Keith, Baltimore: Closer George Sherrill has been nothing short of spectacular so far this season. If the Orioles decide to shop him in July, what sort of return do you think they would get?
Jeff Zrebiec: That's really tough to assess because it depends on so many factors, like how Sherrill is pitching at the time, what teams are in contention and how much those particular teams need a left-handed setup guy or even a closer. Reliable relievers are usually in demand around the trade deadline, so I'm sure there will be plenty of interest in Sherrill, who is both reliable and extremely affordable. You'd have to think if the Orioles were to trade him, they'd have to get two pretty decent prospects in return. I find it interesting though that it's treated almost like a foregone conclusion that Sherrill will be dealt before the deadline. I'm not so sure, especially with Jamie Walker struggling.
Russ: Is it too early to say Daniel Cabrera might be turning the corner? What has been the difference in the way he's pitched this season?
Jeff Zrebiec: I think it's fair to say that he might be in the process of turning the corner, but he needs to have success for a much longer period of time before you can say that he's figured it out. Cabrera has been up-and-down for the previous four seasons, so seven straight starts of three runs or less just isn't a large enough stretch. However, that's taking nothing away from Cabrera. He's been outstanding, and his improvement has been dramatic. He's much more confident and poised and that certainly has made a difference. He's throwing his two-seam fastball more. That's a pitch that he throws at about 94 or 95 mph, but it has tremendous movement and forces a ton of ground balls. In recent starts, he's thrown the pitch pretty much 90 percent of the time, and even though batters know it's coming, they still have trouble hitting it because of the movement. Last year, he relied mostly on a four-seam fastball, which he could throw in the mid-to-high 90's, but it was often too straight and too wild. Cabrera tried to throw it on the corners, though he simply didn't have enough control to command it, leading to a lot of home runs and walks.
Gale: Do the Orioles have any young prospects at first base? What is their future at the position?
Jeff Zrebiec: Not really. They do have two prospects that may end up being first basemen if they make the big leagues, though that's not their current position. Brandon Snyder, the team's first-round pick in 2005, was drafted as a catcher, but the 21-year-old, who's currently serving as Single-A Frederick's designated hitter, has had shoulder surgery and the Orioles have since drafted Matt Wieters. So if he makes it to the big leagues, it will probably be as a first baseman/DH. Billy Rowell, a 19-year-old who was the Orioles' first selection in the 2006 draft, is playing third base for the Keys. However, there are scouts who think he'll outgrow the position and his future is at first base. As for the future of the position in the organization, there's no question that needs to be addressed. There is a certain first baseman that hits home runs, plays Gold Glove defense and hails from Severna Park that is expected to hit free agency after this season. Then again, you and everybody else around are probably well aware of that.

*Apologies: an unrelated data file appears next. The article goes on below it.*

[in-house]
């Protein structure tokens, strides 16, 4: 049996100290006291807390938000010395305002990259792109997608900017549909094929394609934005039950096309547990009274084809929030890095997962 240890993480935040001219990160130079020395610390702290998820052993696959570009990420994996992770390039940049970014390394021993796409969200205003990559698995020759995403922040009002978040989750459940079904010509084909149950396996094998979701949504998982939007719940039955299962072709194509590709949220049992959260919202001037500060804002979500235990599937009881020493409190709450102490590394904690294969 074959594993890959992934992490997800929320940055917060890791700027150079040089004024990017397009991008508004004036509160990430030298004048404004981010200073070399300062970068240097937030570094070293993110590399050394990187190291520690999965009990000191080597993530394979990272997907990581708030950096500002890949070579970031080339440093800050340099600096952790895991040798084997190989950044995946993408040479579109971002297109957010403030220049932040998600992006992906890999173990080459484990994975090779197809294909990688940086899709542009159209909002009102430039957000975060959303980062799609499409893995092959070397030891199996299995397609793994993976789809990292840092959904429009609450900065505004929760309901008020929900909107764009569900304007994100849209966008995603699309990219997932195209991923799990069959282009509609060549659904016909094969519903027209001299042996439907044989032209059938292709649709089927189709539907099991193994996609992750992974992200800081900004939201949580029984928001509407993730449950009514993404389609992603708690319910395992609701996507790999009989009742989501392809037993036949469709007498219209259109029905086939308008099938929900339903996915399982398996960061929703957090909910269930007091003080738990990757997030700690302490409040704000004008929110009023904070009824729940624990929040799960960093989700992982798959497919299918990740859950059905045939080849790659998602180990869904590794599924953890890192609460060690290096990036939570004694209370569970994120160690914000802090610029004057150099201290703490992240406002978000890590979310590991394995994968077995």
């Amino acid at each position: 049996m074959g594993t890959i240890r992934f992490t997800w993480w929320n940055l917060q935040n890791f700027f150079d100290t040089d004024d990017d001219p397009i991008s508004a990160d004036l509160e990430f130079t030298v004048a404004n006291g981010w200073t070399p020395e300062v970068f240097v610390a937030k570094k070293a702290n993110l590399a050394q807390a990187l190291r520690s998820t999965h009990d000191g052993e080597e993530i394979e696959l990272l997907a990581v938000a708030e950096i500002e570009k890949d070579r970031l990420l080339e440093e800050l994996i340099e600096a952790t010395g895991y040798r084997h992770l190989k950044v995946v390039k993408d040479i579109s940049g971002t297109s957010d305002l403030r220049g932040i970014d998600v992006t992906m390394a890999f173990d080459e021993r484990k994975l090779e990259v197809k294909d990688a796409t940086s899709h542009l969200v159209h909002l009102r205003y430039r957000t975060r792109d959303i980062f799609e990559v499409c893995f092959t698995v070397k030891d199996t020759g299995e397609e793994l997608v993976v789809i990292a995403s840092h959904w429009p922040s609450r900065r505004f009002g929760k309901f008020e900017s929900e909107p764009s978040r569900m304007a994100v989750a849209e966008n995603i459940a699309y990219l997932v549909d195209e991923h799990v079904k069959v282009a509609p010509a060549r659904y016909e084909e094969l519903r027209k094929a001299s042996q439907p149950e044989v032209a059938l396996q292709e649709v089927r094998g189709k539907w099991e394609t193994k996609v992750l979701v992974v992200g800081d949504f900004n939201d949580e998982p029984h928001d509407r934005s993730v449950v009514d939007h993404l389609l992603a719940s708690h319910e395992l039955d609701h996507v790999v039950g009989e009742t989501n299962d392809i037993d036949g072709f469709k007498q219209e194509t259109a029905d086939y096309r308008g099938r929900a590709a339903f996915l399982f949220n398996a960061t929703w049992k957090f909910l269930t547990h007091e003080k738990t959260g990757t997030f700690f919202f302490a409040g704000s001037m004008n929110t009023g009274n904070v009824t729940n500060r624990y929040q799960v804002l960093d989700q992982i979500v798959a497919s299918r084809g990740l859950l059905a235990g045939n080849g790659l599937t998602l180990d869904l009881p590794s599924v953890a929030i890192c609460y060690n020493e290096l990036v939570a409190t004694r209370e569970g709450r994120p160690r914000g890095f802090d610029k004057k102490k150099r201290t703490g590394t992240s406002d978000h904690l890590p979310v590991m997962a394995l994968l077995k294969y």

Mike, Annandale, Va.: Is there any chance owner Peter Angelos will want to derail Andy MacPhail's rebuilding process with the mistaken notion that the Orioles will contend for something this year?
Jeff Zrebiec: There's always a chance that could happen. However, by all accounts, Angelos has not stood in MacPhail's way on anything that the club president has wanted to do. That includes paying top dollar for Wieters last year; leasing a baseball academy in the Dominican Republic; getting involved in international scouting; releasing Jay Gibbons (an Angelos favorite); engaging in trade talks about Brian Roberts (an even bigger Angelos favorite); dealing Erik Bedard and Miguel Tejada; and most importantly, rebuilding the organization. MacPhail has said that Angelos has accepted his vision for the organization and understands what needs to be done. MacPhail has also made it clear that the goal is not to finish .500. It's to actually contend. So, I don't expect the rebuilding process to be derailed if the Orioles are a couple of games over .500 or flirting with that mark near the trade deadline. But keep in mind, Angelos is anything but predictable.Copyright © 2015, The Baltimore Sun